space-time as flat. When we draw a triangle, the angles add up to 180 degrees,
and when we draw a circle, the ratio between circumference and diameter is pi.
If we live in curved space-time, how can these things still be true? The key
here is that, on a local level, curved space-time (or space) can be
approximated by flat space-time; in other words, if you zoom in far enough,
curved space looks flat. Try exploring this in the applet: zoom in to the
smallest view size, and be sure to adjust the step-size slider as well so that
steps remain inside the same view. Try drawing shapes and watching how they
react as you move through the space. Compare this to how you expect shapes to
change as you move through flat space.
Next, try taking the view size to the other extreme. If you zoom all the way
out by adjusting the view size slider so it is at its maximum value, the
curvature of the space becomes very apparent (to move around, you may also
want to increase the step size). The view size value should now be 360 degrees;
this means that you can see 360 degrees around the sphere in either direction.
Essentially, what you see in this view is all the way around the sphere and
back to yourself. Turn the trail on; you should see a green circle that goes
all the way around the edge of the visible space. This green circle represents
you. If you were actually in this space, and you could see this far in every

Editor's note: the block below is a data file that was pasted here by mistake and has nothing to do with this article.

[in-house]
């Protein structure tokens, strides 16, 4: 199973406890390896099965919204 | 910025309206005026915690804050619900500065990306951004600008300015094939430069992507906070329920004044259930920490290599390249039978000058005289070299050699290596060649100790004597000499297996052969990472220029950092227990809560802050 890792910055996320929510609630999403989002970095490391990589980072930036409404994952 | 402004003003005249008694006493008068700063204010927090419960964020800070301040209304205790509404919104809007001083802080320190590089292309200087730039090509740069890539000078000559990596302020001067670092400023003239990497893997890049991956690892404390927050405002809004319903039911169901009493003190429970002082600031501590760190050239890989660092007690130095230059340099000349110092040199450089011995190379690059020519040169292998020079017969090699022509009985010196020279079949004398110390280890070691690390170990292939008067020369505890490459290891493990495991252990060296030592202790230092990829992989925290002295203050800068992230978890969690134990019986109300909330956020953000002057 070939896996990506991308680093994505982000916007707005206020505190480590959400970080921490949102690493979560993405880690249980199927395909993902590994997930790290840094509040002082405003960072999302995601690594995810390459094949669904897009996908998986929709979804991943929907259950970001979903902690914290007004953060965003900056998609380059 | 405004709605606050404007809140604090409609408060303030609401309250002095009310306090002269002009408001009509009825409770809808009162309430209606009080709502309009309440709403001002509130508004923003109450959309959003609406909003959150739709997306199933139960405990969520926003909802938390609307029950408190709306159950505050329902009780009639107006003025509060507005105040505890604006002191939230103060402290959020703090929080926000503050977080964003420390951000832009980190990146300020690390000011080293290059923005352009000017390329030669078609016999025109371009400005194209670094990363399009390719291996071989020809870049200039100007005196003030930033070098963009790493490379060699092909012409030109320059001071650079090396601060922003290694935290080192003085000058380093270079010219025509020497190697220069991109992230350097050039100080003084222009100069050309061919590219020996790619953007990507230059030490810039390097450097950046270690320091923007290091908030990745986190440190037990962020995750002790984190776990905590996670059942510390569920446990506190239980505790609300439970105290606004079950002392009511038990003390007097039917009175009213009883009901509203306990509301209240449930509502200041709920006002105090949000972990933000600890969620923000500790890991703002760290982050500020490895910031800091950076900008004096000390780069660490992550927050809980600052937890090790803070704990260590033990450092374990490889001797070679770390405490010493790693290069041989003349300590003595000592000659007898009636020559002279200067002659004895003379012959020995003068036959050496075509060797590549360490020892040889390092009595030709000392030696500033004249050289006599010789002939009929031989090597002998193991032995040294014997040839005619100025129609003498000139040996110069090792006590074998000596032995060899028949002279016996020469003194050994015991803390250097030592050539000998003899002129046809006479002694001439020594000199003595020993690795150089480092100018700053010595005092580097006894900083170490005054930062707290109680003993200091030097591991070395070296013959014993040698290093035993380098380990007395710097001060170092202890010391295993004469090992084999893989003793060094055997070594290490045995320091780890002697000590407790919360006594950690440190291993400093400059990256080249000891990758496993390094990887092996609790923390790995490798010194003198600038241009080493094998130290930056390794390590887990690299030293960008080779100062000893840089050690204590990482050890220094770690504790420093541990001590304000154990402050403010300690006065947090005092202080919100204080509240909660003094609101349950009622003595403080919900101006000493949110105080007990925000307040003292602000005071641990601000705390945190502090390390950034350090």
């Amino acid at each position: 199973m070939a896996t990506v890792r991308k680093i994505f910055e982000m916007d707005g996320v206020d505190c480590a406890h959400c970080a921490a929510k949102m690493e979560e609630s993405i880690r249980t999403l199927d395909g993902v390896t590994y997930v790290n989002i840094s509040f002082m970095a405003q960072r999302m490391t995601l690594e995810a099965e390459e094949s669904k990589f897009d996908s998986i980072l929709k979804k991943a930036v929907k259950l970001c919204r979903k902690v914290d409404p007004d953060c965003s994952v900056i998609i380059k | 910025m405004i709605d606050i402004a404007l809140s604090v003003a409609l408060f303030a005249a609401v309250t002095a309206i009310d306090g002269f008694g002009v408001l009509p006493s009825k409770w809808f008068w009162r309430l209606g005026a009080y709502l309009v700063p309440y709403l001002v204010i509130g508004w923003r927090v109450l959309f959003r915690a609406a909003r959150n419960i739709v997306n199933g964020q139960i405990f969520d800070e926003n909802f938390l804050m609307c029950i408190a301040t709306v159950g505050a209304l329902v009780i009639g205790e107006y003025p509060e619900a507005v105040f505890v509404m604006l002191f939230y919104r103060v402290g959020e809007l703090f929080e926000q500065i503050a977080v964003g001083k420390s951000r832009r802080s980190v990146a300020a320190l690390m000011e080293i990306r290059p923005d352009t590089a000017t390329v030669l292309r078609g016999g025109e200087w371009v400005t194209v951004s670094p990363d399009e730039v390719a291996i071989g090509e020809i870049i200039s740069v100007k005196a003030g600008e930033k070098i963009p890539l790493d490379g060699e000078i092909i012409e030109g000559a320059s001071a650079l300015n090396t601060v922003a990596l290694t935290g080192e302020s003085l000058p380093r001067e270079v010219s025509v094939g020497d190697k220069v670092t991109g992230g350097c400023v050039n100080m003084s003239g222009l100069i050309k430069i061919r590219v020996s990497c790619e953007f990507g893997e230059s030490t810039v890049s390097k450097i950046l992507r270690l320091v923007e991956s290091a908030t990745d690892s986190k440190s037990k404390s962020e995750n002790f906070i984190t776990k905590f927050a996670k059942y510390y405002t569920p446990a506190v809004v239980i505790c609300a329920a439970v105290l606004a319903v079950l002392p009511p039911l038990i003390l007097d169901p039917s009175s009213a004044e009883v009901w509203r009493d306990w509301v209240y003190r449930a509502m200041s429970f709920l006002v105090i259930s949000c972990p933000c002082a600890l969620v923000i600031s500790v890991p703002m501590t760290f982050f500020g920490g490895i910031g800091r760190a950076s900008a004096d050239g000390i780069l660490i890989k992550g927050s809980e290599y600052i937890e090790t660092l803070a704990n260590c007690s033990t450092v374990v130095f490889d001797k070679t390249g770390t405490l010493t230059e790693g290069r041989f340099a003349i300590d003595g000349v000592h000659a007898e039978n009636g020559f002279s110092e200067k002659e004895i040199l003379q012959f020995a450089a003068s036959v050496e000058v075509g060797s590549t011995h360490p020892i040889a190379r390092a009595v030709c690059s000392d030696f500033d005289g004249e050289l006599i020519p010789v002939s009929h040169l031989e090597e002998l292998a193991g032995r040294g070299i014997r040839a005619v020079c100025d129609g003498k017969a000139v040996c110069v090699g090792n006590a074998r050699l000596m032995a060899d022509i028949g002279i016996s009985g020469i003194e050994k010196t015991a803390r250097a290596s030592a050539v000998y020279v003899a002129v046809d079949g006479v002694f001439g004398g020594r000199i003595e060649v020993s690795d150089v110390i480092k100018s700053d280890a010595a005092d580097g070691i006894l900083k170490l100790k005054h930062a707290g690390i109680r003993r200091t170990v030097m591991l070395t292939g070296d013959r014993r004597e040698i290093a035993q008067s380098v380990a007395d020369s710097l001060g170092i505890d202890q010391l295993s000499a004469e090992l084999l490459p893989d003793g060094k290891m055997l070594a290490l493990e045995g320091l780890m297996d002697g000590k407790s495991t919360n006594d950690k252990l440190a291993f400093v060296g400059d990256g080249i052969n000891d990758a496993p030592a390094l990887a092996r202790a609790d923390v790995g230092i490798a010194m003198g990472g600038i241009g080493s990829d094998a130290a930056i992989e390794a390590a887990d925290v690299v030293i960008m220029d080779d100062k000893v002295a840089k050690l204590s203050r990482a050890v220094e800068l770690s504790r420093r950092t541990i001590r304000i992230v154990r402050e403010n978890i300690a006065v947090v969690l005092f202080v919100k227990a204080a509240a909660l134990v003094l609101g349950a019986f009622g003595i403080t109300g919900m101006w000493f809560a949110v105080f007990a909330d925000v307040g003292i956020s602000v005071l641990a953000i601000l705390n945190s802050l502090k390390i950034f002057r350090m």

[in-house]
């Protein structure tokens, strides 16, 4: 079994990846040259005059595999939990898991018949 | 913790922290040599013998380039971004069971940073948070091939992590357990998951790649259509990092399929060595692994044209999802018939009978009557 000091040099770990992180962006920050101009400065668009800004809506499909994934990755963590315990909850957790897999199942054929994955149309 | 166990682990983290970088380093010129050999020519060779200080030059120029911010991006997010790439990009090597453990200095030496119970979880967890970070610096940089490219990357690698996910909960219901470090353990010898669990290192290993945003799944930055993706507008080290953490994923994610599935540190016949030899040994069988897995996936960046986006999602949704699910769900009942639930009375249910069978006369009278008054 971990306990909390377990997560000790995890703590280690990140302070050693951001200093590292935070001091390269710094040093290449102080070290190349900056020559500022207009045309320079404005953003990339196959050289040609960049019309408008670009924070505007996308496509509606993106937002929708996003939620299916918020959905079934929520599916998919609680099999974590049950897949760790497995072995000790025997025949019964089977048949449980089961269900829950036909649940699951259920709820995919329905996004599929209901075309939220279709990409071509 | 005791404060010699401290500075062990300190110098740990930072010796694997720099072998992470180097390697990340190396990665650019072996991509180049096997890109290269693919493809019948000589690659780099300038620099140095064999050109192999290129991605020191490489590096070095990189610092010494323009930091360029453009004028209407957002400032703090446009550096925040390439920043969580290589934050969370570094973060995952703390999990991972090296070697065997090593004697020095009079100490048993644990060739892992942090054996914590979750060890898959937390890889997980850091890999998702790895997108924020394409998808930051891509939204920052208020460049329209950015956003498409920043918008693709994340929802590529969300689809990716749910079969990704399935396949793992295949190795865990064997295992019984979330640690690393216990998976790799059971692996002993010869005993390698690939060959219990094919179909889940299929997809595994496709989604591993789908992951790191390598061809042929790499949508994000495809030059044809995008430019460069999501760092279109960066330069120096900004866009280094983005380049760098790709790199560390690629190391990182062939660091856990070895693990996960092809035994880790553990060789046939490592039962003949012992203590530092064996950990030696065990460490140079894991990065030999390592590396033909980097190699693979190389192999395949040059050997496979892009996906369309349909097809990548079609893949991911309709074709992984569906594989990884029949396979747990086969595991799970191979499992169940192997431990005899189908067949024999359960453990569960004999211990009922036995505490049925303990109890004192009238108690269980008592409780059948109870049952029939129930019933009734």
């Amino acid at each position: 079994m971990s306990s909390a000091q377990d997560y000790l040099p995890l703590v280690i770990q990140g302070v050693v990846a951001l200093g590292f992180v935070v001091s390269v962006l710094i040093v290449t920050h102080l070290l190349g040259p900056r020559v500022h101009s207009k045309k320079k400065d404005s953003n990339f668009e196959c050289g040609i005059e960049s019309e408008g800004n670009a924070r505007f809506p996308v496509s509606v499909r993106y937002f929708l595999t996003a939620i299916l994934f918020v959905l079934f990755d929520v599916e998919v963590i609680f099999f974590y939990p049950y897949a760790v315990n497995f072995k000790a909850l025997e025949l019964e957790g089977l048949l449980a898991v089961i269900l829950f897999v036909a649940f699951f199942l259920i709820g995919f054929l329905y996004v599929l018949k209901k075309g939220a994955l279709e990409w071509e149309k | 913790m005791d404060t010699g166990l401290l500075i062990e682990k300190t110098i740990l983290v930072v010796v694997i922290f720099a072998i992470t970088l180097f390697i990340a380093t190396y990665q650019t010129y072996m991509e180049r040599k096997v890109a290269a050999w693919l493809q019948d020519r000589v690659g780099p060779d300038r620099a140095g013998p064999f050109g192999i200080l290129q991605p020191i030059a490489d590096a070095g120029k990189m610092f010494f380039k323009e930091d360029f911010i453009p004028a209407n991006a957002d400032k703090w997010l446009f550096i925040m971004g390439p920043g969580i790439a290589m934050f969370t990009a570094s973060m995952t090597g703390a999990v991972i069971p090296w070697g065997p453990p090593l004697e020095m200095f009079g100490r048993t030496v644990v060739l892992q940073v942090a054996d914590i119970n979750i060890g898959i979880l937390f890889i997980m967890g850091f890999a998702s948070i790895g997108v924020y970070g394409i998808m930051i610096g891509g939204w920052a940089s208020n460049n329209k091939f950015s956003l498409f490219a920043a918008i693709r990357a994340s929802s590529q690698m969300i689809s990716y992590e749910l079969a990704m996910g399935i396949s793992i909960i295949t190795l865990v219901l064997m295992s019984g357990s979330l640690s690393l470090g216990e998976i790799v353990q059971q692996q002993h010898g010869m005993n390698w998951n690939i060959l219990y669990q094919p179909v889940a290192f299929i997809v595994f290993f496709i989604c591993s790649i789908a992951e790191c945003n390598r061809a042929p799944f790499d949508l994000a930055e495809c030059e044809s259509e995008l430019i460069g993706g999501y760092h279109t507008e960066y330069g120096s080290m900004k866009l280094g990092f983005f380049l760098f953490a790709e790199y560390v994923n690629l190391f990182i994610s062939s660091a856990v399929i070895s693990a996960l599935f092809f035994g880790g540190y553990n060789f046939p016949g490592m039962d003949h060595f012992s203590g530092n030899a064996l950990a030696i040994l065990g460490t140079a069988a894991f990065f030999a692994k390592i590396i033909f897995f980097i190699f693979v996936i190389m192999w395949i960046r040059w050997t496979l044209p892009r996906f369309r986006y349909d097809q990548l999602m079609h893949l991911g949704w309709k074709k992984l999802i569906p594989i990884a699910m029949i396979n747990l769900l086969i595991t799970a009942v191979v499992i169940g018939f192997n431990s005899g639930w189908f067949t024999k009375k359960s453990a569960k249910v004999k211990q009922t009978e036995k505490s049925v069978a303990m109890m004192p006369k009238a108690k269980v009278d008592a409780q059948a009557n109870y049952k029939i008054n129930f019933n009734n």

direction, then you would just see yourself.
|Viewing 360 Degrees
Think of yourself as being at the
North Pole; if you draw a shape
that crosses the South Pole then you will also see that shape in all
directions (represented as a yellow circle at 180 degrees from the center).
Draw some shapes in the space; each shape you draw should show up twice
(although the two versions may look different from one another). This is
because you will see each shape once before the South Pole, and once after the
South Pole; if you think about your sight lines as rays reaching outward from
the North Pole, those sight lines will first pass through all of the shapes
on their way down to the South Pole, and then they will pass through all of
the shapes again on their way back up to the North Pole (where you are).
|Sight Lines on an Embedding Diagram
To see this example in an even more extreme form, you can increase the maximum
view size allowed by the slider and increase your view size to see even more
of the space. To do this, click on the "Reset Maximum Zoom" button. Then
enter a new maximum zoom value; it might be useful to start with multiples of
180 degrees. If you enter 720 degrees, and you adjust the view size to 720
using the slider, how images of each shape will you see? At what angles will
you see yourself? At what angles will you see a spot at the South Pole? What if
you increase your maximum view size to 1440 degrees?
A summary of the controls mentioned in this document is
You can also display this summary inside the applet by clicking and dragging
the bar at the bottom to expand it.
Copyright (C) 2010 Stephanie Erickson, Gary Felder